My current emphasis: how to make good habits and break bad ones (really)

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8 Tips for Dealing Calmly with Criticism. Which I Find Very, Very Challenging.

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Every Wednesday is Tip Day.
This Wednesday: 8 tips for dealing calmly with criticism.

I have a very hard time being criticized, corrected, or accused – even of the smallest mistakes – and I react very angrily. I struggle to respond calmly and constructively — even when it’s something like my six-year-old saying, “You forgot to put my library book in my backpack.” It’s all I can do not to snarl, “Why didn’t you remember your library book?” Zoikes, how I try to be more mild-mannered and easy-going! Here are some of the strategies that I try to use to accept criticism.

1. Listen to what a critic is saying. Really listen, try to understand that point of view, don’t just nod while you formulate your retorts.

2. Don’t be defensive. This is the toughest step for me. With my writing, for example, I always have to take a deep breath before reading an edit letter or meeting with an editor, to remind myself, “I welcome criticism. This person is helping me. I want to hear how to improve my book/article/post.” Act the way you want to feel! That’s my Third Commandment. It’s really uncannily effective; acting friendly and eager to learn makes me feel friendlier and more eager to learn. Along the same lines…

3. Don’t fire back by criticizing your critic. Your comments will just sound defensive, and you’ll escalate the exchange. This urge is very difficult to resist, because the impulse to justify and attack is strong when you feel criticized, but it isn’t helpful, and it certainly isn’t effective.

4. Delay your reaction. Count to ten, take a deep breath, sleep on it, wait until the next day to send that email…any kind of delay is good. I find it’s much easier to apply this rule when I’m responding in writing. I’ve trained myself to think long and hard before hitting “send” or “enter.”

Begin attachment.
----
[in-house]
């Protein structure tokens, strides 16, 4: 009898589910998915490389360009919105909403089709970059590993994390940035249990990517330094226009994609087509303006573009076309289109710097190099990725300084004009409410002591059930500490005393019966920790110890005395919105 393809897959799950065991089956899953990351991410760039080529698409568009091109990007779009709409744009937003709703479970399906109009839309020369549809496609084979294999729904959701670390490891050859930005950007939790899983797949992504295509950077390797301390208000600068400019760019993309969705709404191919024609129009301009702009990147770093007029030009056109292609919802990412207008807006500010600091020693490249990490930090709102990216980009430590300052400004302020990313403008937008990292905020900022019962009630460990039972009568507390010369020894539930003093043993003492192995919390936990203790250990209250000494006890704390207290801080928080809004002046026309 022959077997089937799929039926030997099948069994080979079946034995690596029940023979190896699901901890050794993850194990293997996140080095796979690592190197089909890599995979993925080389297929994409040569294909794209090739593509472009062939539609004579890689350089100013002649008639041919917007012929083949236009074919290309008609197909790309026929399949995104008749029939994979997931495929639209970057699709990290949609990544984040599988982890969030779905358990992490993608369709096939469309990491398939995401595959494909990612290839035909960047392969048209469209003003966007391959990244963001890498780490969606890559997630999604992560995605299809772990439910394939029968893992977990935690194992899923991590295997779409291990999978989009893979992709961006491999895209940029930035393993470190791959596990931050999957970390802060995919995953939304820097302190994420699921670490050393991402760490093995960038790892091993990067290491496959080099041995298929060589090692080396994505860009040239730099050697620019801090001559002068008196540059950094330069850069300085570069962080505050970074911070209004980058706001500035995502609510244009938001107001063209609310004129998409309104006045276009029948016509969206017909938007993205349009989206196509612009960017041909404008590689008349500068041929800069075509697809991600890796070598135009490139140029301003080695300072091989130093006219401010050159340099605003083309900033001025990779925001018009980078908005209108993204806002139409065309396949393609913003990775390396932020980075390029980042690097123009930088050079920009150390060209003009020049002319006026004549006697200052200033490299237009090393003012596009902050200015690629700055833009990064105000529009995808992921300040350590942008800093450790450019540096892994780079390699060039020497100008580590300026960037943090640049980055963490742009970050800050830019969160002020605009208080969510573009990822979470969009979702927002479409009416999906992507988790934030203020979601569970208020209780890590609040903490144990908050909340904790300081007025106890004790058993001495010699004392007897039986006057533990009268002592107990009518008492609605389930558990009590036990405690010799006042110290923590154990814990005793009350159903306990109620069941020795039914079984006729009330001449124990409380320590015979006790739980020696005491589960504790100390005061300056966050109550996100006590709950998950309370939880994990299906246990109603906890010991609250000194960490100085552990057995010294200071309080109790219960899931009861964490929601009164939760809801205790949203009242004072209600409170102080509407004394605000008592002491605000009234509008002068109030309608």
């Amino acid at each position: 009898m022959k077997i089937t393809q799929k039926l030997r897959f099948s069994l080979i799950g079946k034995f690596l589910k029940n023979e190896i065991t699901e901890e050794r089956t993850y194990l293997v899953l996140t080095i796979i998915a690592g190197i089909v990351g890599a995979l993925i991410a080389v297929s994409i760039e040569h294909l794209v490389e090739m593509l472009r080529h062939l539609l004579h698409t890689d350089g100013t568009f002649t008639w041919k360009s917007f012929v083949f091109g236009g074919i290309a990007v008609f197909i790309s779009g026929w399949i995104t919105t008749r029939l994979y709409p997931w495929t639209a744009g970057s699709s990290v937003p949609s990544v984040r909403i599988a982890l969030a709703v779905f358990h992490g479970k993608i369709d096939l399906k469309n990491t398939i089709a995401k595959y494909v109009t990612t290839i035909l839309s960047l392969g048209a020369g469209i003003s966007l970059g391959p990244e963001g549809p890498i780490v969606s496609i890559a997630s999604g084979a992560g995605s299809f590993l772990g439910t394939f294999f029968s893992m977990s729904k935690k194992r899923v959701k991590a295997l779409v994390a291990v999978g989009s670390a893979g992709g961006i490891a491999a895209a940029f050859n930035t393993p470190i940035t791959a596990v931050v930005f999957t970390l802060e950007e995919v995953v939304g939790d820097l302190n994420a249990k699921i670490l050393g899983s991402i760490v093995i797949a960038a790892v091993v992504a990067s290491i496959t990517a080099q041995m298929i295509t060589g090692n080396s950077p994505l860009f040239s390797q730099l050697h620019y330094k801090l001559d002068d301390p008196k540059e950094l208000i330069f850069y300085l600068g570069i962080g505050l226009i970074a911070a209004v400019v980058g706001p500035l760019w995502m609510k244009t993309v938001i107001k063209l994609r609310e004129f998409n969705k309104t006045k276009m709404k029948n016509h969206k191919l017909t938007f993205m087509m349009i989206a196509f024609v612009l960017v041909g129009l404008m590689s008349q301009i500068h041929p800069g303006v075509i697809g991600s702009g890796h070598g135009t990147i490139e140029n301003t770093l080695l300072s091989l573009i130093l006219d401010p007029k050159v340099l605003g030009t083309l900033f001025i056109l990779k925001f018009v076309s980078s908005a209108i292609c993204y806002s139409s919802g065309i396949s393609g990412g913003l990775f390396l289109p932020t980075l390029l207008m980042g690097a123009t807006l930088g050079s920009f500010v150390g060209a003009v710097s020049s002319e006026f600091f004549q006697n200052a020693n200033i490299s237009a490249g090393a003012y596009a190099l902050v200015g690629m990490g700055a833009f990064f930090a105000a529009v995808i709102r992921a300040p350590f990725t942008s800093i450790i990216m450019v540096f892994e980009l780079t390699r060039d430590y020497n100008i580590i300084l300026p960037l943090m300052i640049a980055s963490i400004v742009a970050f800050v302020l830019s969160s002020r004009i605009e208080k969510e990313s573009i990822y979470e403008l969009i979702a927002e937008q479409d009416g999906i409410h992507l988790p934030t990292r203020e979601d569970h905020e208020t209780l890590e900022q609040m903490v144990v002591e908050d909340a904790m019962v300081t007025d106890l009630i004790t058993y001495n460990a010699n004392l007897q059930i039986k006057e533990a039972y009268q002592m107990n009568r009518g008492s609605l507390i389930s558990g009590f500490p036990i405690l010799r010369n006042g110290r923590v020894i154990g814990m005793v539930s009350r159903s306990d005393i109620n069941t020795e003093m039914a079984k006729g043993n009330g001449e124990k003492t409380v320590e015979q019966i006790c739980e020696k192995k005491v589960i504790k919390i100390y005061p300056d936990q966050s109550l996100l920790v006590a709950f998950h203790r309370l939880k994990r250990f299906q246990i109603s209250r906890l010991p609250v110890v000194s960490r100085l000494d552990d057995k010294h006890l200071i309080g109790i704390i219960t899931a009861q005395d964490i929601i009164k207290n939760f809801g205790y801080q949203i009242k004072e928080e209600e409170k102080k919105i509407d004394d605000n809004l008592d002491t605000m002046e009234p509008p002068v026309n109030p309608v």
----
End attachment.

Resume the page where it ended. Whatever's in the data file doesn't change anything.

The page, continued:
5. Explain honestly the reason for your actions. Sometimes it’s tempting to re-characterize your actual feelings, actions, and motives. Usually, though, that just complicates things more. It becomes impossible to have an honest exchange.

6. Admit your mistakes. This is extremely effective. When I got my first job, my father told me, “If you take the blame when you deserve it, you’ll get the responsibility.” I’ve found that to be very true. Difficult, but true. Admitting mistakes is the first step, then…

7. Explain what you’ve learned. If you can show a critic that you’ve learned something, you prove that you’ve understood the criticism and tried to act on it. That, itself, usually mollifies critics.

8. Enjoy the fun of failure. Re-frame the issue entirely to embrace criticism. Fact is, trying new things and aiming high opens you to criticism. I tell myself to Enjoy the fun of failure to try to re-frame failure and criticism as part of the fun. Otherwise, my dread of criticism can paralyze me.

What am I overlooking? Have you found any other strategies that work for you?

* The blog on the site Hunch did a funny, thought-provoking look at the question, Can making the bed change your life?

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